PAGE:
Message from the Dean

April 2015

Once again it is time to wind down an academic year. This has been an exciting year, as there have been many moving parts. I should begin with our academic programs. As most of you know, 2015 is the year in which we celebrate 100 years of academic public health. The discipline has been very introspective the past two years in preparation for our foray into the second century of instruction. Collaboratively, through the Association of Schools and Programs of Public Health, we have been creating new competencies for doctoral and masters instructional programs. While we are revamping these programs, we are moving in the direction of developing new MPH, MS, and health administration curricula.

Our brand new undergraduate public health program is winding down and celebrating the success of its first year in operation. We began the year with 54 students. We finish the year with over 100 and prospects for well over 200 by fall 2015. This dramatic growth is testament to the recognition of the student body of the importance of and opportunities linked to public health training. It also confirms the reputation we are establishing for having an exciting and challenging program carried by a dynamic group of faculty and dedicated staff. As a school we clearly have to shift additional energy to support this visible and growing segment of our academic portfolio.

In the area of research, we kicked off the new Commonwealth Institute in January—with $4 million in support from KentuckyOne Health. This single move is stimulating dramatic changes in our faculty composition, policy focused research, and will influence more instructional transformations down the road. We have also initiated several projects that should make meaningful contributions to the Affordable Care Act implementation in Kentucky and nationally. Finally, we are now one year into our reinvigorated investment in community engaged scholarship. The school is about to open a new West Louisville office at the Louisville Central Community Center and has several initiatives now in place on the west side—two worth noting are a new violence prevention program and a health literacy project.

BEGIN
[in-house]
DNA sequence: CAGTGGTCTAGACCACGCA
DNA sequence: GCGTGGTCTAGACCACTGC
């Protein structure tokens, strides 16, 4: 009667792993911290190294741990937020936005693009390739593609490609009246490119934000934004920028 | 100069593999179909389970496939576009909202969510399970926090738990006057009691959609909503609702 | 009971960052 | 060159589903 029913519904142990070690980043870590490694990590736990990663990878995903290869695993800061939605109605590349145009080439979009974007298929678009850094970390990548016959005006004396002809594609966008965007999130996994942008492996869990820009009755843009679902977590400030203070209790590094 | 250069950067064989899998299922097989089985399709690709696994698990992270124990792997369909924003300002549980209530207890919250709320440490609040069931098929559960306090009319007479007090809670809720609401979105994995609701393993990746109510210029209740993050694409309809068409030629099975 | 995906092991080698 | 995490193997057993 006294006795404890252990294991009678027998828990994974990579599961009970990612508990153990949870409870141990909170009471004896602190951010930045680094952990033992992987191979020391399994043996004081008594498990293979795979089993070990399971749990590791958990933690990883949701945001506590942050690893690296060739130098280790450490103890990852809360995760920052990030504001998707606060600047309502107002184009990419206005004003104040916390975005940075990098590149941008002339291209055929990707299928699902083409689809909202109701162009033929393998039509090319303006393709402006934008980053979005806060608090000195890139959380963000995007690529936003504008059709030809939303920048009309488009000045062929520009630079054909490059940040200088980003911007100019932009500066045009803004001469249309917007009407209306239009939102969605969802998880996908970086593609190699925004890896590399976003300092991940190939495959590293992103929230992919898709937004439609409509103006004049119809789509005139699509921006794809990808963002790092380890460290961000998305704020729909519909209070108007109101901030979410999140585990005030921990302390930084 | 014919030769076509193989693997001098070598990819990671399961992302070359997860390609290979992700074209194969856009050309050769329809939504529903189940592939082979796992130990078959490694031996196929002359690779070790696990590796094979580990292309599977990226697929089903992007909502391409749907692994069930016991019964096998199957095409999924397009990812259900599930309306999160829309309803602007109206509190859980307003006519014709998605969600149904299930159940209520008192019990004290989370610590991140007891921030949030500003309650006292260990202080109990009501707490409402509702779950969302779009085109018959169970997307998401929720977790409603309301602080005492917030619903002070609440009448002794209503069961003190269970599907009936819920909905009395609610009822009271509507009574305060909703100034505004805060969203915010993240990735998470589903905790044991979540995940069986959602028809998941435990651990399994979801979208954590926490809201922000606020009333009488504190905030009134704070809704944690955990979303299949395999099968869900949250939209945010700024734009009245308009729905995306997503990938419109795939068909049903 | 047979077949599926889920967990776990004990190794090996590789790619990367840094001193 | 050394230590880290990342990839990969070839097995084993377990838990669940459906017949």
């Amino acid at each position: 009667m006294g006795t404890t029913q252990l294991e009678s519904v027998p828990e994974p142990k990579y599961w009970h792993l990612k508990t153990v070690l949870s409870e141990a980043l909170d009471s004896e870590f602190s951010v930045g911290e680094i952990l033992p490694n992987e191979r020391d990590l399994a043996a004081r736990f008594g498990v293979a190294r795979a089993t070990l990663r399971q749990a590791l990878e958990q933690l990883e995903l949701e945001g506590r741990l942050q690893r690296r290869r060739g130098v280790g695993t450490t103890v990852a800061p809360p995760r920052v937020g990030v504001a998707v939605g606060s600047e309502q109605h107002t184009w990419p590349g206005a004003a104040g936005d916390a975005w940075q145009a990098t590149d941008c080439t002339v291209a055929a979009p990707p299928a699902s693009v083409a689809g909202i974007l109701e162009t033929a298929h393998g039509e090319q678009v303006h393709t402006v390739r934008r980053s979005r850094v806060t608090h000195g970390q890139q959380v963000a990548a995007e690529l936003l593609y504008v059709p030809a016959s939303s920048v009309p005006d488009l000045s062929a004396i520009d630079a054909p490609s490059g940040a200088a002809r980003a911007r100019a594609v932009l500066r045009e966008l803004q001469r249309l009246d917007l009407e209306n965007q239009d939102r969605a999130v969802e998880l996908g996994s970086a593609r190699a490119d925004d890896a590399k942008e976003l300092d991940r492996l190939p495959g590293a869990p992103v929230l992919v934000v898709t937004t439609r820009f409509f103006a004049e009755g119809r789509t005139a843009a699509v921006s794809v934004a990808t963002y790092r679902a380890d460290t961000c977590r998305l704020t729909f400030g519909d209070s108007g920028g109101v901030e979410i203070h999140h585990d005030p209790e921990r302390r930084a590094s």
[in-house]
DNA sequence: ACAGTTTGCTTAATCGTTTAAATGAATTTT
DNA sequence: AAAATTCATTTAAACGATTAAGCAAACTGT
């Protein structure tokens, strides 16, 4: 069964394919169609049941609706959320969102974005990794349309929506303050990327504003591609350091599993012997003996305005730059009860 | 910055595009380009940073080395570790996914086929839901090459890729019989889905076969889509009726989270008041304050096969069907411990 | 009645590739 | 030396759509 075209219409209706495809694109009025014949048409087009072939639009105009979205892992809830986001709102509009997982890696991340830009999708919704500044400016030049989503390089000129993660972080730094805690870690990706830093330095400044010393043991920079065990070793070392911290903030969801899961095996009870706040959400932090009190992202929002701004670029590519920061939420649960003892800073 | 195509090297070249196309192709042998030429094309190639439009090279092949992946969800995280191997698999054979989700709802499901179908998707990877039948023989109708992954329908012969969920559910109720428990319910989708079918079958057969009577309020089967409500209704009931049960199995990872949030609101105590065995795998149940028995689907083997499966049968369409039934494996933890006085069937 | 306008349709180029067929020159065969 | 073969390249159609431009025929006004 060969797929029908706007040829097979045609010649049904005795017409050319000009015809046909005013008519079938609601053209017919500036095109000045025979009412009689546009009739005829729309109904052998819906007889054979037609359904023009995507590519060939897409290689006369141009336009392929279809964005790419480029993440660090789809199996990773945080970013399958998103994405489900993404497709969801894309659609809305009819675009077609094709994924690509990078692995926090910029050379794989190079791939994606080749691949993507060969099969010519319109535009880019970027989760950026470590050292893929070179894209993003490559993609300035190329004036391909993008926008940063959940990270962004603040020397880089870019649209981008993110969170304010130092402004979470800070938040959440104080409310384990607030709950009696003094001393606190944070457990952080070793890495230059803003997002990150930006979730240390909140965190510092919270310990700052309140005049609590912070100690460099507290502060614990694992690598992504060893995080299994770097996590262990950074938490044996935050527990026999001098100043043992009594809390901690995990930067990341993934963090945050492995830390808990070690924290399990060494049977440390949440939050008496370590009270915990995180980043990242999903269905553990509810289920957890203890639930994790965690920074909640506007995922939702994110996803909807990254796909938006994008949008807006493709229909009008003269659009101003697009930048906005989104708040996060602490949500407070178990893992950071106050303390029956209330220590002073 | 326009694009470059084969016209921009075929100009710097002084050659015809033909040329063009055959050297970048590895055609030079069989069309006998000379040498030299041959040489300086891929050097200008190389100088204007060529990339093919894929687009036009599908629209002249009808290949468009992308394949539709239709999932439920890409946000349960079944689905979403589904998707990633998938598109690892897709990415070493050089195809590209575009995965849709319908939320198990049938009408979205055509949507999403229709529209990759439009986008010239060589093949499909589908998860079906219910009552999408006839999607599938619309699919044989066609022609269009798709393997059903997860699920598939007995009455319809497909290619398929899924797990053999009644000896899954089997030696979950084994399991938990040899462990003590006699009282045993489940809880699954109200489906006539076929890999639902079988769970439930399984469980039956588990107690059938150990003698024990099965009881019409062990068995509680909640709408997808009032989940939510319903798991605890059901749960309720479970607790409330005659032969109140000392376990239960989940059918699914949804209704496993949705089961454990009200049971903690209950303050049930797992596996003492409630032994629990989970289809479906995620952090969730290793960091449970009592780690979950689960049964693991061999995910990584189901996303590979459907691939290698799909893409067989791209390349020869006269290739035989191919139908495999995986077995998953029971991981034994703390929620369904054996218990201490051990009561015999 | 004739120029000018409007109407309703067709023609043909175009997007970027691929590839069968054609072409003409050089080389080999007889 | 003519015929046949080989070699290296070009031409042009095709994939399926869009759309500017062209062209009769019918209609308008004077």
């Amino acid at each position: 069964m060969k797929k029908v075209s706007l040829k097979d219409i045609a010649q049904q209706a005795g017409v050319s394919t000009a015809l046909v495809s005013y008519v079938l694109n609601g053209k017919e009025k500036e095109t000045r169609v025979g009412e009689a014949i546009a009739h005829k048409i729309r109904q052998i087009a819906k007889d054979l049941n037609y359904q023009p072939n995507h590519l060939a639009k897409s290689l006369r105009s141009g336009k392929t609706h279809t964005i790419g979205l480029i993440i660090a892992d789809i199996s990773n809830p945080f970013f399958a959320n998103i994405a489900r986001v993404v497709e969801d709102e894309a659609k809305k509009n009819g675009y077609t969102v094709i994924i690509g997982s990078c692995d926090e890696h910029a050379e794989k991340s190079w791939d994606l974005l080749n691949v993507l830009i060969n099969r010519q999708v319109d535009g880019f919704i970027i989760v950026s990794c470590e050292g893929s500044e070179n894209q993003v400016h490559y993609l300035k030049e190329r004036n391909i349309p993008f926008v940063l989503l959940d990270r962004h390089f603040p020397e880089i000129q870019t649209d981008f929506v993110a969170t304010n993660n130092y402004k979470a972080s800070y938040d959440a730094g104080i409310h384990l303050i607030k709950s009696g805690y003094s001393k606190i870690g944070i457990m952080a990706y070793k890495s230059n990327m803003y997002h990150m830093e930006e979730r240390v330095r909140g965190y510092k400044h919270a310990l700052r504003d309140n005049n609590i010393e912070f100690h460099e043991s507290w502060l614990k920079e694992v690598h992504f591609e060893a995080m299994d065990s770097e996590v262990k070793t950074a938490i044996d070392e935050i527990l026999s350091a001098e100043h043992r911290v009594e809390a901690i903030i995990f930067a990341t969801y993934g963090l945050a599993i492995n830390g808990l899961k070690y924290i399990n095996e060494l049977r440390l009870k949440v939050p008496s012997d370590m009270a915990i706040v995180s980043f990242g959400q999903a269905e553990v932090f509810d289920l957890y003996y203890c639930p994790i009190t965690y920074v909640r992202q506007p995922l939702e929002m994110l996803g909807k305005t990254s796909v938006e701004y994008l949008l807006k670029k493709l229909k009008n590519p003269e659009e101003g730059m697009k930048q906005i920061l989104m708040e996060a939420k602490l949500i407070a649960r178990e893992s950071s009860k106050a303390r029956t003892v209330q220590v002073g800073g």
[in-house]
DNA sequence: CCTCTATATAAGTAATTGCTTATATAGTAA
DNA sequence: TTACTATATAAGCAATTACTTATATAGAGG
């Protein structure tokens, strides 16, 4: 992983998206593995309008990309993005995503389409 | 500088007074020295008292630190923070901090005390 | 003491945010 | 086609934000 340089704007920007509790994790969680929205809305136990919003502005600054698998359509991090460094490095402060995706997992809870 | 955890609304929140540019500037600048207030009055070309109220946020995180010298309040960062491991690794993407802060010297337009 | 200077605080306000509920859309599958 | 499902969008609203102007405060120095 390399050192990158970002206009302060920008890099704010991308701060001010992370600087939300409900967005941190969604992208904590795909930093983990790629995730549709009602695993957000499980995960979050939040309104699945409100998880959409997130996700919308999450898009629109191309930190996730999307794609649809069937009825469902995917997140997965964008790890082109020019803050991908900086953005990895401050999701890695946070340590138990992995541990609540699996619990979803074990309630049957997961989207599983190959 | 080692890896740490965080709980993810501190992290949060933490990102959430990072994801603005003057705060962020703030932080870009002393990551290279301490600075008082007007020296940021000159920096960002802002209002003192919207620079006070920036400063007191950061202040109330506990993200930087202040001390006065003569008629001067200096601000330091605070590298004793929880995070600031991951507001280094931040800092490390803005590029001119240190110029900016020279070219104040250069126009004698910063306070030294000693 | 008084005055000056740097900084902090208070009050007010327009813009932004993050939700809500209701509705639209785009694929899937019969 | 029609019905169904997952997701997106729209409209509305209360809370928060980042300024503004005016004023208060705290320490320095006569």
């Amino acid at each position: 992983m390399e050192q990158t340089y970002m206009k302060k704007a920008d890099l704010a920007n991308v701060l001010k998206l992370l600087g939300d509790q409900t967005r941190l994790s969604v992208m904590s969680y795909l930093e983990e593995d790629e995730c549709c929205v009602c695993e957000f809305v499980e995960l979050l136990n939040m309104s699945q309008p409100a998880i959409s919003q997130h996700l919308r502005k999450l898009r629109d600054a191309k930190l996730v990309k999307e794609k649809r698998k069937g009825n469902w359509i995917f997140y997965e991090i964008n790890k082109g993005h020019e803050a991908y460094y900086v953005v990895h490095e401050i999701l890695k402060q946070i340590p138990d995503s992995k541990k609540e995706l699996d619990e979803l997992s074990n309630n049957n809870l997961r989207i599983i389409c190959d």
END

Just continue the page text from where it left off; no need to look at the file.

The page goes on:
As a school of public health, our raison d’etre is in preparing tomorrow’s professionals. We expect 50 masters and 7 doctoral students will participate in our May commencement activities. We are extremely proud of the work these colleagues have invested in their future careers and the opportunity we have had to help them prepare for that future. We greatly look forward to hearing of their accomplishments in the years to come.

Finally, after a second serious winter—spring is here. Enjoy.

 

 

 

 

Craig H. Blakely, PhD, MPH
Dean, School of Public Health and Information Sciences

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